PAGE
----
OAKLAND, Calif. — Thousands of Occupy Wall Street demonstrators jammed downtown Oakland Wednesday for a general strike — then marched en masse to shut down the nation's fifth busiest port.
As many as 5,000 people, by police estimates, clogged the main entrance to the Port of Oakland and seven other gates, chanting slogans and halting all truck traffic going in or out.
"Whose port? Our port!" many yelled, while dozens climbed on top of the idled trucks and waved signs.
The few police officers within sight kept a considerable distance, and the waterfront took on the air a combination protest and street carnival, with everyone from office workers to gutter punks standing alongside each other denouncing inequality.
Dozens of trucks sat idling at the port, unable to enter or leave and port spokesman Isaac Kos-Read said maritime operations had effectively been shut down. Interim Oakland police Chief Howard Jordan warned that protesters who went inside the port's gates would be committing a federal offense.
Some in the crowd began leaving as the night progressed. No arrests have been reported.
With the port closure, Occupy Wall Street protesters escalated their tactics beyond marches, rallies and tent camps.
"There's absolutely something wrong with the system," said Jessica Medina, a single mother who attends school part time and works at an Oakland cafe. "We need to change that."
In Los Angeles, New York and other cities, demonstrators held their own rallies in solidarity with the Oakland protesters, who called for Wednesday's "general strike" after the city became a rallying point last week when an Iraq War veteran was injured in clashes with police.
Although windows at two bank branches and a Whole Foods store were broken and graffiti was painted inside one of the banks, officials described the Oakland protests as peaceful and orderly. No arrests had been made.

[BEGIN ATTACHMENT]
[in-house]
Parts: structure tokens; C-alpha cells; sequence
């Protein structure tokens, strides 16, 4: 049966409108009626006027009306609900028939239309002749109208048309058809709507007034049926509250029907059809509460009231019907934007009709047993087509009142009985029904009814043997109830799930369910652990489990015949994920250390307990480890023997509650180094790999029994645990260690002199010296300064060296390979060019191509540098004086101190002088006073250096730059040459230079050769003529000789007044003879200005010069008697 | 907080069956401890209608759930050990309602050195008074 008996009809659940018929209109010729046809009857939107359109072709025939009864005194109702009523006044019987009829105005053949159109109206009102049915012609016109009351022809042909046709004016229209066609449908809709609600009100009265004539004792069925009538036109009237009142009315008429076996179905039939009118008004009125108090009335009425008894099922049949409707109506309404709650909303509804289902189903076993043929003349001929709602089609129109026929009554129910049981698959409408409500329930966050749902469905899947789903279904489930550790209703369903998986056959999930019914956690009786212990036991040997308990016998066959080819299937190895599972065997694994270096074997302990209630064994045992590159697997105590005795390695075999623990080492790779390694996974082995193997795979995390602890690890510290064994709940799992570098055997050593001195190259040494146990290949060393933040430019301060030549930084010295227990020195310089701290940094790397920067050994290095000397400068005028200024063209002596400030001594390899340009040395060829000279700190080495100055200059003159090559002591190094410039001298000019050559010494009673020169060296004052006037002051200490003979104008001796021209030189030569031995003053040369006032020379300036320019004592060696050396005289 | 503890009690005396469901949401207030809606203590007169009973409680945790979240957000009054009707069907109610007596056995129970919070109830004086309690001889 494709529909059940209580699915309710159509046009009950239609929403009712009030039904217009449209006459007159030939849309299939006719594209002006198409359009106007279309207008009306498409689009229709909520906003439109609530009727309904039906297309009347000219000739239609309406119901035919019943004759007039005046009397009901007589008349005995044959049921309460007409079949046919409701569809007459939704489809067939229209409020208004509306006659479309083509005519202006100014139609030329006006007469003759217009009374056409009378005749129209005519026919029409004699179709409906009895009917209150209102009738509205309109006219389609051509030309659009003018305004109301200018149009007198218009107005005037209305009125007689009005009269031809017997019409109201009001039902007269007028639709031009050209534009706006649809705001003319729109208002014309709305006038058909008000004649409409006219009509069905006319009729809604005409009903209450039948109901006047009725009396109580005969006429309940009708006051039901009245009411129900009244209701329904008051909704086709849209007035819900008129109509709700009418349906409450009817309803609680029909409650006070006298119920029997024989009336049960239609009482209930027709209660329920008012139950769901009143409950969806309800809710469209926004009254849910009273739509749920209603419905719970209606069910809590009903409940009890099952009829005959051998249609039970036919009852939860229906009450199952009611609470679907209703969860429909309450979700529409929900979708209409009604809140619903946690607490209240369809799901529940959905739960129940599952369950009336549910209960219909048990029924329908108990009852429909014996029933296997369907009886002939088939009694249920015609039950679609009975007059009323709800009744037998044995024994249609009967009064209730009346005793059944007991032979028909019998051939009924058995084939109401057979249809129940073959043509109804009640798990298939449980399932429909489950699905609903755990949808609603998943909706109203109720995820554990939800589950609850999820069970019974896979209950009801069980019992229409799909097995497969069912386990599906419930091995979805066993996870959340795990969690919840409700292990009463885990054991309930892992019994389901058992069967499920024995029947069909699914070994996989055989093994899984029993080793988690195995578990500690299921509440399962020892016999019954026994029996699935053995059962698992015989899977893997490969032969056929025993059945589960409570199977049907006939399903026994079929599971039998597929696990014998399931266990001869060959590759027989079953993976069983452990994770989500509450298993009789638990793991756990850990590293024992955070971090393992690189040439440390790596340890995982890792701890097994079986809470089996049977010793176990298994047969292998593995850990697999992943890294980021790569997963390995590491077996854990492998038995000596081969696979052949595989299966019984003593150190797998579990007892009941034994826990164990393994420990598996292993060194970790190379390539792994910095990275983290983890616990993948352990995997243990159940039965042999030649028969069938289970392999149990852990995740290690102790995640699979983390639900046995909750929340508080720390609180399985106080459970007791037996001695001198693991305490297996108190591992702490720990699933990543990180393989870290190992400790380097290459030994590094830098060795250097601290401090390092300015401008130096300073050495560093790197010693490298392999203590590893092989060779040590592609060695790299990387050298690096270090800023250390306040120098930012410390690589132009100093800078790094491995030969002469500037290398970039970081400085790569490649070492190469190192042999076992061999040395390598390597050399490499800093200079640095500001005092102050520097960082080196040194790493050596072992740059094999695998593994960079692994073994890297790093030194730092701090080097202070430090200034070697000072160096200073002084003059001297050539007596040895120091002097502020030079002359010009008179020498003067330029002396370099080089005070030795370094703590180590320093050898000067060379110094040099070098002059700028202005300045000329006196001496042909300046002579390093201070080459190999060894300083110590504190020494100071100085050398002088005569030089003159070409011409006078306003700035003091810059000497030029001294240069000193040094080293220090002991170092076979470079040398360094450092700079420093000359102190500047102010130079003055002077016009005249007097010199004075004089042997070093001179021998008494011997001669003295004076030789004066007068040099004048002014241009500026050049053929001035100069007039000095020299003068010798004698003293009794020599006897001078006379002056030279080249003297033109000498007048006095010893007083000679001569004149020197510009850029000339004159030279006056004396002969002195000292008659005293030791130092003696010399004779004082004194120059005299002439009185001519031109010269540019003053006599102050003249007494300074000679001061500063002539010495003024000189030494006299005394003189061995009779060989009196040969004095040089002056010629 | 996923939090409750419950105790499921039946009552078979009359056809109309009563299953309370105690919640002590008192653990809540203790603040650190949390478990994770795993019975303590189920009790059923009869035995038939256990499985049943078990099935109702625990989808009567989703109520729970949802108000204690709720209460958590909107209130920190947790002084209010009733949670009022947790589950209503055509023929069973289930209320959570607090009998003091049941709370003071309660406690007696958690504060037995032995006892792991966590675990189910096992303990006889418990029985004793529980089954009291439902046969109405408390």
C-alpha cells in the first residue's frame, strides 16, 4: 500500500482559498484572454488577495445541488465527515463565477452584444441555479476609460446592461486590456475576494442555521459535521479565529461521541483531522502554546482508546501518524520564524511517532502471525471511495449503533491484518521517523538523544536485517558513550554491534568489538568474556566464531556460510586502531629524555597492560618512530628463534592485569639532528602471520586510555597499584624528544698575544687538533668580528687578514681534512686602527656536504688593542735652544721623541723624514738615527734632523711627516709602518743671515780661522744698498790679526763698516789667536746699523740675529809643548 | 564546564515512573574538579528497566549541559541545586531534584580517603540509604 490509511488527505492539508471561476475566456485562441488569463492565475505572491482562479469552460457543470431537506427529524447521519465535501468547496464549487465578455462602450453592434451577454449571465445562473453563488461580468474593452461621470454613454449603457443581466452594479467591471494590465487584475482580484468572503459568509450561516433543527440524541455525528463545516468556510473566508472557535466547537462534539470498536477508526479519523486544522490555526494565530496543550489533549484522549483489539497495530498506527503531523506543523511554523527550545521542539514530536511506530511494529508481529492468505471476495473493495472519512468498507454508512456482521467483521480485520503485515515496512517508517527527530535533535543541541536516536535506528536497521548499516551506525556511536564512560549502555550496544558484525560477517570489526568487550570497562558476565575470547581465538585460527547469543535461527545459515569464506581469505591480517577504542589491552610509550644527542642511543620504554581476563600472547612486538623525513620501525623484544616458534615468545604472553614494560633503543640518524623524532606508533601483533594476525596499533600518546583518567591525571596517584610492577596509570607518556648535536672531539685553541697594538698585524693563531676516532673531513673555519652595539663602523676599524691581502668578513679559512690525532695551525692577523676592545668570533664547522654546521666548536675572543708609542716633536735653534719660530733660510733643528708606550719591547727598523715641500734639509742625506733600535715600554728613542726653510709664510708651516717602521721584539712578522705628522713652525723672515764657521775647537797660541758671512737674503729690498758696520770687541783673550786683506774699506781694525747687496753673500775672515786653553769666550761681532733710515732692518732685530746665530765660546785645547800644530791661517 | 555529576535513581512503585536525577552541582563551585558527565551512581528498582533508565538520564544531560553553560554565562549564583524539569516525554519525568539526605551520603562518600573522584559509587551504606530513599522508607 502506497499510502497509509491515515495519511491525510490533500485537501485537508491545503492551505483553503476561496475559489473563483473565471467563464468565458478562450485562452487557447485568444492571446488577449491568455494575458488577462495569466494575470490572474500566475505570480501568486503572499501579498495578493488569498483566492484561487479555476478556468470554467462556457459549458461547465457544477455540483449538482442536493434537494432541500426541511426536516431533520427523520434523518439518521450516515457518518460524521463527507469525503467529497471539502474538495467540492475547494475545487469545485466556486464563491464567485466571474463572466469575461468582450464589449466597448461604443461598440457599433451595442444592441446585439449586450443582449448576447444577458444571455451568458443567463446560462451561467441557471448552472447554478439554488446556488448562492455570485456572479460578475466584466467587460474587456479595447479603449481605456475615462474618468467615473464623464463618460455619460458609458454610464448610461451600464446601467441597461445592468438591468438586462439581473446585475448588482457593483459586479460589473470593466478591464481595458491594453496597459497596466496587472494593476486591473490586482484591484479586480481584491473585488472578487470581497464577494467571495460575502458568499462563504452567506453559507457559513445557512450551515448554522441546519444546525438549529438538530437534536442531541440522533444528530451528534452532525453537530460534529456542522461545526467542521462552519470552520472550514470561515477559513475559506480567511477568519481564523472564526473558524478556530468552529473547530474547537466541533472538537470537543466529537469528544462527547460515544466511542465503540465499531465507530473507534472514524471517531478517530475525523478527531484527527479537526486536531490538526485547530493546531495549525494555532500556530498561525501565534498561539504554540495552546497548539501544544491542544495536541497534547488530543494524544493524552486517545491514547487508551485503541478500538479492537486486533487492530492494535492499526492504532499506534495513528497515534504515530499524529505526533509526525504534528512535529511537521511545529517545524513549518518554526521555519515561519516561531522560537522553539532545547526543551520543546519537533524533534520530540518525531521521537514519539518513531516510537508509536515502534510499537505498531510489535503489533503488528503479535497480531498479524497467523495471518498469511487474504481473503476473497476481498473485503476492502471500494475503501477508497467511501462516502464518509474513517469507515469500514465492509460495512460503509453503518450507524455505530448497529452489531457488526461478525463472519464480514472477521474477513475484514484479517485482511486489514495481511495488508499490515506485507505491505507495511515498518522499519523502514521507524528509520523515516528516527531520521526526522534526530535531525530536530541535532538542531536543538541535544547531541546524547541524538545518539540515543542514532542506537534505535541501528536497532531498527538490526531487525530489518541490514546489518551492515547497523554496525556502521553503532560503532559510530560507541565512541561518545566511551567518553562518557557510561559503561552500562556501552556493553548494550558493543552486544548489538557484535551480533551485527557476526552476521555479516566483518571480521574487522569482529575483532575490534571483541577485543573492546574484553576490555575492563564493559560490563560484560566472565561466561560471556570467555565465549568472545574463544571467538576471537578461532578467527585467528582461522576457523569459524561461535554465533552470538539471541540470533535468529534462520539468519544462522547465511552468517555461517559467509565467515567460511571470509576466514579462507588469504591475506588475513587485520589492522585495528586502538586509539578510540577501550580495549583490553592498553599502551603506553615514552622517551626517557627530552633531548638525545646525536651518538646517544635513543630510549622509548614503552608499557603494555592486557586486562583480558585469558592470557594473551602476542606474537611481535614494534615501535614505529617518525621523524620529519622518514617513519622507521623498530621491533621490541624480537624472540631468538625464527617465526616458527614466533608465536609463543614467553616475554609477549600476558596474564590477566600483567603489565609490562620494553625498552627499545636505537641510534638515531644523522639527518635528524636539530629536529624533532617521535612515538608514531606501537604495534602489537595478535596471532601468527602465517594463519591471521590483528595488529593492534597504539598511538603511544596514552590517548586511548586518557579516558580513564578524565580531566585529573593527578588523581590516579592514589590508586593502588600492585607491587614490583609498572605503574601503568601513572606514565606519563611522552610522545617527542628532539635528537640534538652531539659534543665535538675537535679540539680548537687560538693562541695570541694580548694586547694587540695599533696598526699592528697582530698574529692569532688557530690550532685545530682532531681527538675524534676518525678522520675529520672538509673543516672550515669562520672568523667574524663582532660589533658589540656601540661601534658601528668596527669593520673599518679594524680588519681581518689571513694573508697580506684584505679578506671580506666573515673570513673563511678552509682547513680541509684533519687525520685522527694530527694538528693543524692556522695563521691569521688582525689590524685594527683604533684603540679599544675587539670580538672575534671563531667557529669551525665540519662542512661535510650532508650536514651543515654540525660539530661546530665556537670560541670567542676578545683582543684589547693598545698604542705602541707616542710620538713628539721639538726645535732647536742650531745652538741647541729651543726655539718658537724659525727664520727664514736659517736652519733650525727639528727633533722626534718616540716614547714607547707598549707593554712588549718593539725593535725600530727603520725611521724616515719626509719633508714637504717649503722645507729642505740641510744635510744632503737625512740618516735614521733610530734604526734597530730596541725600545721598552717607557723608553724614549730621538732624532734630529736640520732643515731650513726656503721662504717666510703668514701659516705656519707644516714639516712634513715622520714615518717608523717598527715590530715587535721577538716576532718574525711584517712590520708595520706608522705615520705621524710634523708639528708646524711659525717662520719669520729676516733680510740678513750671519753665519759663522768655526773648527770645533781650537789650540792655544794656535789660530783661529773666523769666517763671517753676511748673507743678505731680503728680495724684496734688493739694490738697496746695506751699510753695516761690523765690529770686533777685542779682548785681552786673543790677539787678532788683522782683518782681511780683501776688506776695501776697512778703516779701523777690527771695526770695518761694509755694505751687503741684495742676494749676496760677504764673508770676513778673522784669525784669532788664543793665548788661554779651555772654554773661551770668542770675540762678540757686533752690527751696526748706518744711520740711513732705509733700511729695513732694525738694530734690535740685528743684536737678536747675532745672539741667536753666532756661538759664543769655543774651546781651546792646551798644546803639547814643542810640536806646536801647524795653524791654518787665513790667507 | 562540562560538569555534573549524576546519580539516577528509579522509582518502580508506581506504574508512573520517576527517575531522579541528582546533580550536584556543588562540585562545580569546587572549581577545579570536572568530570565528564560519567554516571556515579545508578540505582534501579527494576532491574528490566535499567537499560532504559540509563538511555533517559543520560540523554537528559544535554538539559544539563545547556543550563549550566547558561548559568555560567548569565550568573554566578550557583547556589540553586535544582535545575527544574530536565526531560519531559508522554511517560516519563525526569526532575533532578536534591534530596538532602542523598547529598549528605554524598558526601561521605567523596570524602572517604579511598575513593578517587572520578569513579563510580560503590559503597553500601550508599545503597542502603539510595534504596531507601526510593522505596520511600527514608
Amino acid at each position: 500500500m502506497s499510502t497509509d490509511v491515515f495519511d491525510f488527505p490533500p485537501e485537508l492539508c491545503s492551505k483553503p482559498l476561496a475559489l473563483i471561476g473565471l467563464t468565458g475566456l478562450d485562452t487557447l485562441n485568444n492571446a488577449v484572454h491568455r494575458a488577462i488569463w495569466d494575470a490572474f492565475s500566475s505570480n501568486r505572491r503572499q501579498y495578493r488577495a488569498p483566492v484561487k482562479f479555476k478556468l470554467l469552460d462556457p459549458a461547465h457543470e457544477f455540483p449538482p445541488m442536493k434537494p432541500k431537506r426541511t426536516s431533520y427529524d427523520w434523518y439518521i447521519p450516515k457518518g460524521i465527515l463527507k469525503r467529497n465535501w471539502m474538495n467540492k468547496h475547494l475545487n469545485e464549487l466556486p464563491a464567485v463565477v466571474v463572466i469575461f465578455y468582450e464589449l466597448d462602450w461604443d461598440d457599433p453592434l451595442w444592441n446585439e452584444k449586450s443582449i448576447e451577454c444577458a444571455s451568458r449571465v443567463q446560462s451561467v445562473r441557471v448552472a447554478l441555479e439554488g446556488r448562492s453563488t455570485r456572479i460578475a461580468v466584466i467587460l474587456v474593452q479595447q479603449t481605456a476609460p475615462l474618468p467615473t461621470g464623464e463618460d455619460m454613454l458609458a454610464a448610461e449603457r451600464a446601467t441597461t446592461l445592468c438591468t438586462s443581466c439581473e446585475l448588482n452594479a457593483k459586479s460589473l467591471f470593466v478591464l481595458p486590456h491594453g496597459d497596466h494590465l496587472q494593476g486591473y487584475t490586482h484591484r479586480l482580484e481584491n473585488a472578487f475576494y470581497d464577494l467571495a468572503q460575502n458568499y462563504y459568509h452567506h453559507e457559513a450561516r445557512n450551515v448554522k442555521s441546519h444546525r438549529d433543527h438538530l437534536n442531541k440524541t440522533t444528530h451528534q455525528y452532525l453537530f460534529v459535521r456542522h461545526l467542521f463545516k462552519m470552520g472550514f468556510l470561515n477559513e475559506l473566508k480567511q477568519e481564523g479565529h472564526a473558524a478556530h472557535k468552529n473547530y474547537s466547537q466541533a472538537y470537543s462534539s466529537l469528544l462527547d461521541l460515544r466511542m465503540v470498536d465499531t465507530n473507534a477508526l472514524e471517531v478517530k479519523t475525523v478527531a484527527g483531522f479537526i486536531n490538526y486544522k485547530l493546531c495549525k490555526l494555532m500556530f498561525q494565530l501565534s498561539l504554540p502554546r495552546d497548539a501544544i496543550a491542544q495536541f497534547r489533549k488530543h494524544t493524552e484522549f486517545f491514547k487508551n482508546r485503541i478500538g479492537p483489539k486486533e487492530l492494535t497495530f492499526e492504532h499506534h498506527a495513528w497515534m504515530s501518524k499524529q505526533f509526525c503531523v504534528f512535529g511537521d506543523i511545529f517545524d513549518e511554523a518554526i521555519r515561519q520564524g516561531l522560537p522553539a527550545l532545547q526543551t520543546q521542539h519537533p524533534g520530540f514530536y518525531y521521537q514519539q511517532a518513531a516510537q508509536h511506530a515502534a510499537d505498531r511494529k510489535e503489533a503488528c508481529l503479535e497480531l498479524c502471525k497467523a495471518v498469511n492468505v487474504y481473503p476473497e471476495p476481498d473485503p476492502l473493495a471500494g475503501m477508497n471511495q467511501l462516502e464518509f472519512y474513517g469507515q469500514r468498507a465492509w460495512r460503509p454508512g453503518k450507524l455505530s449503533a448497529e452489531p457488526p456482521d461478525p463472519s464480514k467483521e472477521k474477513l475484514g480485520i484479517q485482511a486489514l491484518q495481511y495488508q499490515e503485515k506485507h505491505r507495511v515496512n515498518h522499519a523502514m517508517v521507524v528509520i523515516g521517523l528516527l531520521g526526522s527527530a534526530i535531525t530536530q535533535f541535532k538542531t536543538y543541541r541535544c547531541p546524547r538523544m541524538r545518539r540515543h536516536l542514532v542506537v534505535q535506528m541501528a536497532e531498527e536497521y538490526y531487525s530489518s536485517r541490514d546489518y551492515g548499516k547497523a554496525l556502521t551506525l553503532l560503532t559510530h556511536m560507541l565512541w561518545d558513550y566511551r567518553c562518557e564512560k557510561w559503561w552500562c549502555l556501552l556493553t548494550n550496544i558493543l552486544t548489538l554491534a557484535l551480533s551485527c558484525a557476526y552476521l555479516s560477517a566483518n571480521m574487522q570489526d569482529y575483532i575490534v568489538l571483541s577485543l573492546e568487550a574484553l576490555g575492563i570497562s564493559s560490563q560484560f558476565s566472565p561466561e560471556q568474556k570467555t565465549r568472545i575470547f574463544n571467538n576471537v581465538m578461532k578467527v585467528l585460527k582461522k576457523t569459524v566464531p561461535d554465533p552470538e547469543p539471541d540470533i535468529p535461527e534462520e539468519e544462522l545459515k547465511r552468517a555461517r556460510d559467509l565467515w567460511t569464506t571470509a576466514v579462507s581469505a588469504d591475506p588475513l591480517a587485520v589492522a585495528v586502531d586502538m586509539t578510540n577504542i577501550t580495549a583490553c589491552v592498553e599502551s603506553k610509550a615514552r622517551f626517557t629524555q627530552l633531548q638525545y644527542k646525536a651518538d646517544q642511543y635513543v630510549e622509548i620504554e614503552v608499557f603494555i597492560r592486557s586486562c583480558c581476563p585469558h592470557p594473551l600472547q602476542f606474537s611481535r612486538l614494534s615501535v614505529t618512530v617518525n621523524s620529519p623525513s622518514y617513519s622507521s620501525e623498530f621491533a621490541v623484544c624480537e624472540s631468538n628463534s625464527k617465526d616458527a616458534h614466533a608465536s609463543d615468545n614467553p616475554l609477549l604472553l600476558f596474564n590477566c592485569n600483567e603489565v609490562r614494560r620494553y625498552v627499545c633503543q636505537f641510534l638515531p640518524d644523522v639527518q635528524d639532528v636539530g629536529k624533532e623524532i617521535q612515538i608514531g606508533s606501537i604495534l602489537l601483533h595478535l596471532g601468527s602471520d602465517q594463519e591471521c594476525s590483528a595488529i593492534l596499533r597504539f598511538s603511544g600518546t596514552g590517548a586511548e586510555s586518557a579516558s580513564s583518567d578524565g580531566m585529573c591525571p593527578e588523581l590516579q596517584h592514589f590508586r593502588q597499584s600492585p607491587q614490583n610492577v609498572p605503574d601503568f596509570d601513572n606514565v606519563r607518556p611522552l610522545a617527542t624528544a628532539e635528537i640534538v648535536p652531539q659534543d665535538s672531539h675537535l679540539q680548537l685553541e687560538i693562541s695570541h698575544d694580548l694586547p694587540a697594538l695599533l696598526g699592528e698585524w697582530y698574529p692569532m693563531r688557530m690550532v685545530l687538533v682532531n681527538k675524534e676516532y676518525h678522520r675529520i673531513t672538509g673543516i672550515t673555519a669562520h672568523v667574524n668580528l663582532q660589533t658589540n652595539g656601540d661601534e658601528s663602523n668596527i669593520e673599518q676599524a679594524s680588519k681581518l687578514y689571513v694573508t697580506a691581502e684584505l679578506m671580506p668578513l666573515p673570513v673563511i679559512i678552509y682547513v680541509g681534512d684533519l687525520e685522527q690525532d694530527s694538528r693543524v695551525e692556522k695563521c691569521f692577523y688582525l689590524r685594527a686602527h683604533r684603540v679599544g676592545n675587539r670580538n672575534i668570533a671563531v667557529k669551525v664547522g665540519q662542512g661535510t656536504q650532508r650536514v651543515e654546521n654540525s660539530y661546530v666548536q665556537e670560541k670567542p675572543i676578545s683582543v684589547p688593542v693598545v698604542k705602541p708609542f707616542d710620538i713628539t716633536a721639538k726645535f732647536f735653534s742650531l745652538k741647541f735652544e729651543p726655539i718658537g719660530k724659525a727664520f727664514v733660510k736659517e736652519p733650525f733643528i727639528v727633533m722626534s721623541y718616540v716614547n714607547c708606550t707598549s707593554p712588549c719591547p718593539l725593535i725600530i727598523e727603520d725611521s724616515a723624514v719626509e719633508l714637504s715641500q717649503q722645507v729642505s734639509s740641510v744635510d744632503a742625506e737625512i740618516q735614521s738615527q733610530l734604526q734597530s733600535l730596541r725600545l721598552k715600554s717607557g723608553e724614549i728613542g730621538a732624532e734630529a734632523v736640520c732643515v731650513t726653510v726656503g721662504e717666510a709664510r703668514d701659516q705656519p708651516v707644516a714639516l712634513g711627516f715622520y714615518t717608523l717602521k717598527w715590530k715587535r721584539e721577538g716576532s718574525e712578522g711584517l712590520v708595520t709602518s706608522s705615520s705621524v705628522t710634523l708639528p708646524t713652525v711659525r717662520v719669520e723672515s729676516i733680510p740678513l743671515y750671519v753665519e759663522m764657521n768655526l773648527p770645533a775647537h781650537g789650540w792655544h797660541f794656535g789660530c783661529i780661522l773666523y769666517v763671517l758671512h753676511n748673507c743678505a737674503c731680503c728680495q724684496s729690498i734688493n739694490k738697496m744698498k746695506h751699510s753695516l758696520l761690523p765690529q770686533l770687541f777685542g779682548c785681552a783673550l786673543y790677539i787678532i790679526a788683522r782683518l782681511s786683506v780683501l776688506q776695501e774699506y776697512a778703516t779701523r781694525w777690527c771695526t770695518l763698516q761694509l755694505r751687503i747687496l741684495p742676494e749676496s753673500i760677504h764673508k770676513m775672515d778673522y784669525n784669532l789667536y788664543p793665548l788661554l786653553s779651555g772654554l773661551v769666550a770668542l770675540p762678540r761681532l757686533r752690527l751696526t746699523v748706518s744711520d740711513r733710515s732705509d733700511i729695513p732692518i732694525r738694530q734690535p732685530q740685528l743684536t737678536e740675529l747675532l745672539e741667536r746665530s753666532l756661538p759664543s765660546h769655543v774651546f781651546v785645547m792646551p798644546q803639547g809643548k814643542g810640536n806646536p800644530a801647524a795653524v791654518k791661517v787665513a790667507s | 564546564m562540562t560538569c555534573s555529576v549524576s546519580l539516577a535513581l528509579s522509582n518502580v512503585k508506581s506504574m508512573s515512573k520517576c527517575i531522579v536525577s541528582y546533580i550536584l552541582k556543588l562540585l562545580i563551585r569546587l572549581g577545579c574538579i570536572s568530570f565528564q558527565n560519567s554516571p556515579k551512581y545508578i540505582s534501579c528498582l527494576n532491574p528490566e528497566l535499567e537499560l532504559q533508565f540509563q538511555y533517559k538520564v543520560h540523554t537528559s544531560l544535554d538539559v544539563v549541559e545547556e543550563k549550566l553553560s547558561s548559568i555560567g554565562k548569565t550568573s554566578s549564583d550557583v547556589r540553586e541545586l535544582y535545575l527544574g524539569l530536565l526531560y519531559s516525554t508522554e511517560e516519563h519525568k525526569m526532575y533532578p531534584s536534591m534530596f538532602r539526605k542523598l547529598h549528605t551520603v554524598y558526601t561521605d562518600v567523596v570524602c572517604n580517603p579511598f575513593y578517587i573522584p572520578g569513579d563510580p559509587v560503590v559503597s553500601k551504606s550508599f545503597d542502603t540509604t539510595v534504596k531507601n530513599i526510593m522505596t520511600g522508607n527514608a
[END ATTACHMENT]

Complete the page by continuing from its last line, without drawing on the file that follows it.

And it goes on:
"It is important to acknowledge the word is watching Oakland tonight," city administrator Deanna Santana said as demonstrators began to gather at the port. "And we need to ensure it remains a safe place for everyone."
Organizers said they want to stop the "flow of capital." The port sends goods primarily to Asia, including wine as well as rice, fruits and nuts, and handles imported electronics, apparel and manufacturing equipment, mostly from Asia, as well as cars and parts from Toyota, Honda, Nissan and Hyundai.
Craig Merrilees, spokesman for the International Longshore and Warehouse Union, said that its members were not being called to strike but that they supported the protesters.
Elsewhere, police in Philadelphia arrested nine protesters who staged a sit-in inside the Comcast lobby. Officers handcuffed them and led them into police vans as supporters cheered.
One protester, Bri Barton, said she was there because the Comcast tower represents excessive wealth in a city with many blighted neighborhoods. "It's hard for me to see this and that existing in the same city," she said.
In New York, about 100 military veterans marched in uniform and stopped in front of the New York Stock Exchange.
"We are marching to express support for our brother, (Iraq war veteran) Scott Olsen, who was injured in Oakland," said Jerry Bordeleau, who served in Iraq through 2009.
The veterans were also angry that they returned from war to find few job prospects.
In Boston, college students and union workers marched on Bank of America offices, the Harvard Club and the Statehouse to protest the student debt crisis.
They say total outstanding student loans exceed credit card debt, increase by $1 million every six minutes and will reach $1 trillion this year, potentially undermining the economy.
"There are so many students that are trying to get jobs and go on with their lives," said Sarvenaz Asasy of Boston, who joined the march after recently graduating with a master's degree and $60,000 in loan debt. "They've educated themselves and there are no jobs and we're paying tons of student loans. For what?"
Information from the San Francisco Chronicle was used in this report.